Speaking exclusively to the GrappleTalk podcast, Kennedy said: “It’s pathetic that so many fighters [have to have other jobs]…I’m one of the 3% of guys in the whole entire sport and it would be slim pickings to survive off what I make in fighting.”
“It’s good to have another job because the UFC doesn’t pay very well.”
Kennedy also took aim at MMA sites who push the UFC’s “propaganda” that fighters are overpaid, and claimed that he could make a better living as a firefighter, cop or even from working in a supermarket.
When asked if he thought that this was a reality of the sport, Kennedy said: “Anybody who accepts that as a reality of the sport is sad and pathetic. I hope this isn’t the reality of the sport, if it is I should probably go do something else, like empty trash cans. I’d make more money than I do now.”
Kennedy revealed that he was due around $55,000 to show up at UFC 162, with the purse potentially increasing to $70,000 with a win bonus – but that after the expenses of his camp, medicals and fight team, he would only pocket around $20,000, even before taxes. After the interview, Kennedy sent a detailed breakdown of how his fight purse would be divided up: 13% on gym fees, 12% for nutrition, 10% to his manager, 10% to his coach, 8% on his camp lodging, 3% for fight medicals and 3% on equipment. In total, that’s 59% of his fight purse before tax is deducted.
Fighter pay has been a hot button issue so far this year – after retiring following UFC on FX 8, lightweight John Cholish revealed that after expenses he had lost around $6,000 through taking the fight, including losing 27% of his pay to taxes in Brazil. Cholish estimated that 90% of fighters agreed with him on fighter pay, but were afraid to speak out in case they lost their spots in the UFC. Jacob Volkmann, who was recently cut by the UFC, also criticized the organization for the same reasons.
Cholish told Ariel Helwani: “For the love of the sport I was pretty much doing it the whole time, but then it gets to the point where financially it just doesn’t make any sense.” However, Dana White was untroubled by the criticism, tweeting that “washouts are never happy.” Former top contender and current UFC commentator Kenny Florian also weighed in on fighter pay in an interview in the New York Post, saying that he thought that pay would get better with time.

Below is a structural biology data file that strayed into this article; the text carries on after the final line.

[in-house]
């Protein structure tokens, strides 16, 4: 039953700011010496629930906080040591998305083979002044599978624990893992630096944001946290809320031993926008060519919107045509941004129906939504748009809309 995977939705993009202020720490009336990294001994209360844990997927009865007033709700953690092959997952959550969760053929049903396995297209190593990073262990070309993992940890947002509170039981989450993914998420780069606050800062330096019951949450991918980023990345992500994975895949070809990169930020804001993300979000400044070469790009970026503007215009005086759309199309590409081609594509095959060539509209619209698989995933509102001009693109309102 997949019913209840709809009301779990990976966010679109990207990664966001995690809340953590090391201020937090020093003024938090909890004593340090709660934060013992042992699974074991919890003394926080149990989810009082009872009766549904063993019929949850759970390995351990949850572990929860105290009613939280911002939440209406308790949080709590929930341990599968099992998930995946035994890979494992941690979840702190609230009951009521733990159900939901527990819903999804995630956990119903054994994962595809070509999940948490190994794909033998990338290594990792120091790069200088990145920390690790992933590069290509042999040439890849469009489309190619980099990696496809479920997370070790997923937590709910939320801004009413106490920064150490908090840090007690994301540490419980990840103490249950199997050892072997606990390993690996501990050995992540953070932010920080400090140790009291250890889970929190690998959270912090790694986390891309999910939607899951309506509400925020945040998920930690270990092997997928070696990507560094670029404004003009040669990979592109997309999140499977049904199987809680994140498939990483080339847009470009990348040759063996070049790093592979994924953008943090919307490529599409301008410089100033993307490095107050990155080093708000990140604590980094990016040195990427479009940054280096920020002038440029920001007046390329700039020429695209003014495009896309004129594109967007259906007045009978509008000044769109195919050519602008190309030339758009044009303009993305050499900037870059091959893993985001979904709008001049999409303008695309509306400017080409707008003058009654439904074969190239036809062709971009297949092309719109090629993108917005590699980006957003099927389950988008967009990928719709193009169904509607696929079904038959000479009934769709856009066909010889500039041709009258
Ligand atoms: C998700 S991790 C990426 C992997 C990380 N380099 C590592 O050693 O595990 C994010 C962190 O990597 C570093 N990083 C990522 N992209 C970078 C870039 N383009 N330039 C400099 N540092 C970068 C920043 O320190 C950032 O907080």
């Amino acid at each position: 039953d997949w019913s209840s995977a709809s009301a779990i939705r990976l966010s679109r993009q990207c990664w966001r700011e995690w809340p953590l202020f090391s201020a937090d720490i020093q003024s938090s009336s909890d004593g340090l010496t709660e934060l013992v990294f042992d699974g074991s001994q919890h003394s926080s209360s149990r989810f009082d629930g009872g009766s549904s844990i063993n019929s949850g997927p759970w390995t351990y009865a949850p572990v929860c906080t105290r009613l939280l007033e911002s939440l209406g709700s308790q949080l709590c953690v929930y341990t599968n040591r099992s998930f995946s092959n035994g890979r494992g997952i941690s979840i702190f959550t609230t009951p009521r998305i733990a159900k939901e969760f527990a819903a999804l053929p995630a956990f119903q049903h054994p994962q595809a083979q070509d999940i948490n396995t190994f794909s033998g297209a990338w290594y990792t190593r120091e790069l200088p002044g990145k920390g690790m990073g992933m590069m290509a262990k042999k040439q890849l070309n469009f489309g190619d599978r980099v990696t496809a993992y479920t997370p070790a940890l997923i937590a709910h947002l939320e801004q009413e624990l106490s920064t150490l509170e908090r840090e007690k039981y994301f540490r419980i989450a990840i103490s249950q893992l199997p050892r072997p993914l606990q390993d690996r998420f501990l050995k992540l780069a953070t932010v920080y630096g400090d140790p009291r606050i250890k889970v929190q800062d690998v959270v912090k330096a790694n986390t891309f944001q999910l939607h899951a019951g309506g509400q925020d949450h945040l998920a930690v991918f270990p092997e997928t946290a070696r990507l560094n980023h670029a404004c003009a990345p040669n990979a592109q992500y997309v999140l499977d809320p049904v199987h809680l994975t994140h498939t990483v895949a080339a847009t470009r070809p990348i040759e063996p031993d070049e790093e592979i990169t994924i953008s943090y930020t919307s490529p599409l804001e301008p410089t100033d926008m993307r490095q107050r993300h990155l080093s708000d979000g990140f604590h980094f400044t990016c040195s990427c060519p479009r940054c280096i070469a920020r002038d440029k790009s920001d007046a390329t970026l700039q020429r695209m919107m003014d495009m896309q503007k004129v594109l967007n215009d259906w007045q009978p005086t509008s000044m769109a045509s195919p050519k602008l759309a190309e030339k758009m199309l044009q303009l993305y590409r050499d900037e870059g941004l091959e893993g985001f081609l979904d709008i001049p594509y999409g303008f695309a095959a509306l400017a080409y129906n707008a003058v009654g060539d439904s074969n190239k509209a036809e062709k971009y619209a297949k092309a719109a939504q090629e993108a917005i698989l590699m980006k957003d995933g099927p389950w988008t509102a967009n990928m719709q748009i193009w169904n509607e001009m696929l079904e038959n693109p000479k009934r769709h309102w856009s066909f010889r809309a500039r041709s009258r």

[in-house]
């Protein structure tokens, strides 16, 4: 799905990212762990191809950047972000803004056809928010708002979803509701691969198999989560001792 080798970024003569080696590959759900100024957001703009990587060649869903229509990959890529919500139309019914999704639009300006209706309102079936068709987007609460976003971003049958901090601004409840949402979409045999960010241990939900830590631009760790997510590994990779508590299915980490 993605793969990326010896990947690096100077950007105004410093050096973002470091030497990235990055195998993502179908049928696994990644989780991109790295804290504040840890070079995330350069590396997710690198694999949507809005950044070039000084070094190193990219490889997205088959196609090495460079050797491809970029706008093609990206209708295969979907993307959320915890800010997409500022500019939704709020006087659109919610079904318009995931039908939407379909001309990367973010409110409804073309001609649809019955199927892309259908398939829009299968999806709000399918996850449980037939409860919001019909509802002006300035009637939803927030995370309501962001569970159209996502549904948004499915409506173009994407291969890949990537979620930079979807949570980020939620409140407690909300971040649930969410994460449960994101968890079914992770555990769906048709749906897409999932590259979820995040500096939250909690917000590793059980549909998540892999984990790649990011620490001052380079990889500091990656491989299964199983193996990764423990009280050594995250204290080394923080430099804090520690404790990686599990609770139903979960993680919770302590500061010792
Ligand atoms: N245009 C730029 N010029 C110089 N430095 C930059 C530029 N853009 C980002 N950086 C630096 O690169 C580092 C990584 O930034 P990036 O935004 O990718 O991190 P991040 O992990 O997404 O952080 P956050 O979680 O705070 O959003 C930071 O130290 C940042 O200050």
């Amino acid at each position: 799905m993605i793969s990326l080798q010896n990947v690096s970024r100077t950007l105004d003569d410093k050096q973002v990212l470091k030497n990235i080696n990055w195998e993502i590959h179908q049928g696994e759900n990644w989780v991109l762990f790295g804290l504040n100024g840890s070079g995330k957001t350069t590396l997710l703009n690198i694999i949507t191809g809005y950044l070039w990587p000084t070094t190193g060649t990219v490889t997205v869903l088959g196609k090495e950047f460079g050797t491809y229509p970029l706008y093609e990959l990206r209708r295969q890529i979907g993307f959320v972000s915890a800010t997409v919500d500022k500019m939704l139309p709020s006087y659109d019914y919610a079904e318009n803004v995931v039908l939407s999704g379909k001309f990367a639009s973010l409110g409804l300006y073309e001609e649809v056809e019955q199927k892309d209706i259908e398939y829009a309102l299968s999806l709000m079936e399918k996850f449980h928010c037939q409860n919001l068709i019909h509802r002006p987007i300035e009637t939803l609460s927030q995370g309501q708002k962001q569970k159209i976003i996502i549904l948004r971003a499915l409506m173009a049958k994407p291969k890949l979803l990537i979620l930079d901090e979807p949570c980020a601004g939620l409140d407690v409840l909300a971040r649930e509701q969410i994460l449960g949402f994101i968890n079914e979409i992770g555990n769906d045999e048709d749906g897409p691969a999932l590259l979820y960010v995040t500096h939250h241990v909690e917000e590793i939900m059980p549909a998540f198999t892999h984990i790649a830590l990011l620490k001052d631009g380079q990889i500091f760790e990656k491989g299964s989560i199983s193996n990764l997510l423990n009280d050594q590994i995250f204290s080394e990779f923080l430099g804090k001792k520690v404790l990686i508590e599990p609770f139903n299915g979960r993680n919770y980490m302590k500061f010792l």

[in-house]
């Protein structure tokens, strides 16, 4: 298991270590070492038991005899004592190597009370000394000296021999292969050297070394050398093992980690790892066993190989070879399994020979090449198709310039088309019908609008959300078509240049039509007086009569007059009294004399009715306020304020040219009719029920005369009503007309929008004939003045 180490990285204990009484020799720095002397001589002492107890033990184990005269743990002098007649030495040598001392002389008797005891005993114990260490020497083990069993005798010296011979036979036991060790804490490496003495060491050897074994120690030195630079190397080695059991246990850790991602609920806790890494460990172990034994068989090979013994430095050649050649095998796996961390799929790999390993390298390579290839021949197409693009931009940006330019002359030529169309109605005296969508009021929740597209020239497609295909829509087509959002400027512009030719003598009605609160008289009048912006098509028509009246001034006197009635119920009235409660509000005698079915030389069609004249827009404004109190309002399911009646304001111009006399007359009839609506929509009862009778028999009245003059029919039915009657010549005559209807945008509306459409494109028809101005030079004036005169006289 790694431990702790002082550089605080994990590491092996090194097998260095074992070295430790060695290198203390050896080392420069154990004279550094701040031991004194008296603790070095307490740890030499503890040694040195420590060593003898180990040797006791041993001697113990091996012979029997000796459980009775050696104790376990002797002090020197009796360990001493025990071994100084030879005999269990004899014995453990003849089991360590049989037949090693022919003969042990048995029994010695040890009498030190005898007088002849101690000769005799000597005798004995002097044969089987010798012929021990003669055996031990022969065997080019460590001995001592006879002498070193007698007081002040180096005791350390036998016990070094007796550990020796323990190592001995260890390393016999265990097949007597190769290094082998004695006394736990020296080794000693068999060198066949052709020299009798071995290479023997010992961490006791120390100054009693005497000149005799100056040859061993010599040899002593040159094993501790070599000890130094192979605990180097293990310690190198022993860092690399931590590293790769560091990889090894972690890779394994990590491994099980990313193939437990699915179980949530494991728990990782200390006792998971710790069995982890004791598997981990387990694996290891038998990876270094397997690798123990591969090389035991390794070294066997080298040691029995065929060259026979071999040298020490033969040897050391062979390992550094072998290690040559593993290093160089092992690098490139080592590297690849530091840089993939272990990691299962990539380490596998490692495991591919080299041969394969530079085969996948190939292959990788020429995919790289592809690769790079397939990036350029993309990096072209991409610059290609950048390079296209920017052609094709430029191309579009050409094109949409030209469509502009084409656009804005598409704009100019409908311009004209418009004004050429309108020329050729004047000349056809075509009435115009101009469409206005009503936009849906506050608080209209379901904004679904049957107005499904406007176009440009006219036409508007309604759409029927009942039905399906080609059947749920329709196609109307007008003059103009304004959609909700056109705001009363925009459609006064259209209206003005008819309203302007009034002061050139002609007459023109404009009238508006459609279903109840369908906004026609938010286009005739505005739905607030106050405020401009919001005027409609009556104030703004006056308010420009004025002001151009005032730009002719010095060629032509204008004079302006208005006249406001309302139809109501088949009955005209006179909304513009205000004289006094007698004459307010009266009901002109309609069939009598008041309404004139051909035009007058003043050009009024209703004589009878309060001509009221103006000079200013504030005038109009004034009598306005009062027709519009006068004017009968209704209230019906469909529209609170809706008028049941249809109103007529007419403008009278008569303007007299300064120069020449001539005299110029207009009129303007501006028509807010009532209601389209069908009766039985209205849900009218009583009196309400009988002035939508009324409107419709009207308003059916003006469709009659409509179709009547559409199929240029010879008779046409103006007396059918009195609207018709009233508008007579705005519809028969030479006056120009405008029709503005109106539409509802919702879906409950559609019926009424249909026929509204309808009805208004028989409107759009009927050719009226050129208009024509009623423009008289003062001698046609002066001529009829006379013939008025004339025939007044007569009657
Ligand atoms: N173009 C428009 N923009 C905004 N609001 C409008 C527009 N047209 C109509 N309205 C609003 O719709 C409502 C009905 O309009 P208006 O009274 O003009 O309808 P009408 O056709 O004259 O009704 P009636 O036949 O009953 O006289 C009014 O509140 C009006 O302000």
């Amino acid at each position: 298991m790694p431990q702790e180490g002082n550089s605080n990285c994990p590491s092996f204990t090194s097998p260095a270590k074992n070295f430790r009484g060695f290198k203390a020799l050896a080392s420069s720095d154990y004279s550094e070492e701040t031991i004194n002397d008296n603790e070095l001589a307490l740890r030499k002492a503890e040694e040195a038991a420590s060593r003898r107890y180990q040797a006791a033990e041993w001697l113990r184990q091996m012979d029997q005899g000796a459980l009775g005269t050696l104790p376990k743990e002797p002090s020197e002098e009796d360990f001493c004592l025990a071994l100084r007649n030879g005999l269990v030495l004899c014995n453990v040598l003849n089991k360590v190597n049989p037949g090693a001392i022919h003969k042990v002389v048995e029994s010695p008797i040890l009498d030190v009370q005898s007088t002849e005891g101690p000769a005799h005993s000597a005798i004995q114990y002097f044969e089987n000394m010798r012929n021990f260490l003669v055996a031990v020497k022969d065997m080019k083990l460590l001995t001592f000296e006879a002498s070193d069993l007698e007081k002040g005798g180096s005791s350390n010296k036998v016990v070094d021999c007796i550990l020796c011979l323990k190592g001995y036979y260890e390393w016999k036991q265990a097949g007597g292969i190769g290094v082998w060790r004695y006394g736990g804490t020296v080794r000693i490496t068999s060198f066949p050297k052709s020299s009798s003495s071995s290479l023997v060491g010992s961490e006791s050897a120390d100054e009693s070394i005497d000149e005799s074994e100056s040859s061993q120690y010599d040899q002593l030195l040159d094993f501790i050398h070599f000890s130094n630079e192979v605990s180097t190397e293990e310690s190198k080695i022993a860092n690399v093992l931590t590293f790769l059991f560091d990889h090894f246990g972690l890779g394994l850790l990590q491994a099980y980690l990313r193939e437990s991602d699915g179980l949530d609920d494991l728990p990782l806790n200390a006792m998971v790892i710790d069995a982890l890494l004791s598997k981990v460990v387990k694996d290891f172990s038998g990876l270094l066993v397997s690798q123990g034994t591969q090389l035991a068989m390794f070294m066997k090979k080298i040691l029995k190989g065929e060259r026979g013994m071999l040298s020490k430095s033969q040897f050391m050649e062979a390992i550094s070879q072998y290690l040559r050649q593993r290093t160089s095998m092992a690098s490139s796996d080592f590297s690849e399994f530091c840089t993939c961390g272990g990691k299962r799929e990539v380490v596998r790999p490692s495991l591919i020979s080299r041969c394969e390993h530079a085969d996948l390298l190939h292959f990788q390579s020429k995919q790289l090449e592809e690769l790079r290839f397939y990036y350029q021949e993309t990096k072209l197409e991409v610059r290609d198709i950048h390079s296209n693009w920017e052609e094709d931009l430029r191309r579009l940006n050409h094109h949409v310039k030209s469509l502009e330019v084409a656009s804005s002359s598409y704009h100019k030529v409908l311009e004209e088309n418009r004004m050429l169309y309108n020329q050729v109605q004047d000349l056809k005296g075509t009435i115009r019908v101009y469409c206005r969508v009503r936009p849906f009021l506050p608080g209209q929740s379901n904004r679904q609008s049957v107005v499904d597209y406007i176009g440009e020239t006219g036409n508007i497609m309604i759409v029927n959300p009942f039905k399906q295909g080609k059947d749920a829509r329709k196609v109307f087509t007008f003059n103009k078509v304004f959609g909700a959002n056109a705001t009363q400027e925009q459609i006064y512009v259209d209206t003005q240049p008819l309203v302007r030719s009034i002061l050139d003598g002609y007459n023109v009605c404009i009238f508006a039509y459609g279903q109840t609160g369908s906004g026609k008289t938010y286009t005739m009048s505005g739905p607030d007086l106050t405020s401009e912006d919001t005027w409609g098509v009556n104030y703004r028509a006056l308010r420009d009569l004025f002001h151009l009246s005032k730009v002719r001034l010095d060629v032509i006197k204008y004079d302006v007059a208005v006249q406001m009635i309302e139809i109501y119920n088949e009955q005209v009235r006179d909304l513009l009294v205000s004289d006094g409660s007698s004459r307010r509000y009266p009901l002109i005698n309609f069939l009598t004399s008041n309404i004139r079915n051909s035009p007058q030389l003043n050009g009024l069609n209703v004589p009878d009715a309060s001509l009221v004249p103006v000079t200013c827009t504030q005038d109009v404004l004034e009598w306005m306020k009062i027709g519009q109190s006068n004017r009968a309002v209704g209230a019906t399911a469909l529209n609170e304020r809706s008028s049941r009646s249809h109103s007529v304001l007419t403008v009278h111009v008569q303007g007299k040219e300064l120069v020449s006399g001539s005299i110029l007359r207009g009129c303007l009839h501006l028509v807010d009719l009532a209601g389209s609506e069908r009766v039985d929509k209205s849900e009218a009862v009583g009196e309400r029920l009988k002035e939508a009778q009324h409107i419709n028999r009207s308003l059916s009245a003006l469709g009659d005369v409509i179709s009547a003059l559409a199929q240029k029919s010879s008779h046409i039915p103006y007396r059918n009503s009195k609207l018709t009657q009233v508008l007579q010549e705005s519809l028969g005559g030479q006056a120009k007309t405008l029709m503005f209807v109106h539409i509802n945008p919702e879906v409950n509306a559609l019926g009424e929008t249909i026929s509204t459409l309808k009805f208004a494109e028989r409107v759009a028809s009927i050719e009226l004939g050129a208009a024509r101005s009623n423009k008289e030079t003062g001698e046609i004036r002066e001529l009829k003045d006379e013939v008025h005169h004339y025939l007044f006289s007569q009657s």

Florian may well be right, as UFC purses have about tripled in the last eight years. The total payout for UFC 51 in 2005 was just over $500,000, while last month’s UFC 160 was over $1.5m. In terms of the individuals, Randy Couture was making $225,000 in 2005 while Cain Velasquez and George St Pierre clear $400,000 today. The lowest paid fighters will make around $6,000 to show nowadays, compared to a measly $2,000 in 2005.
However this is not the full story – even UFC champions like Demetrious Johnson only make $40,000 per fight with a win bonus, and the world’s most famous WMMA fighter Ronda Rousey didn’t even clear a $100k purse for her first title defense.
Of course all of this is based on disclosed fighter pay, and how much fighters truly make after a host of locker room bonuses remains somewhat of a mystery.
At the end of the day, the UFC is a private company and negotiating pay is always tricky in an individual sport, but it is clear from a bit of quick research that there are vast disparities in fighter salaries in the UFC today. In the words of Tim Kennedy: “Something needs to change.”
Callum has posted the transcript of his interview here.
Photos courtesy of onthemat.com and ufc.com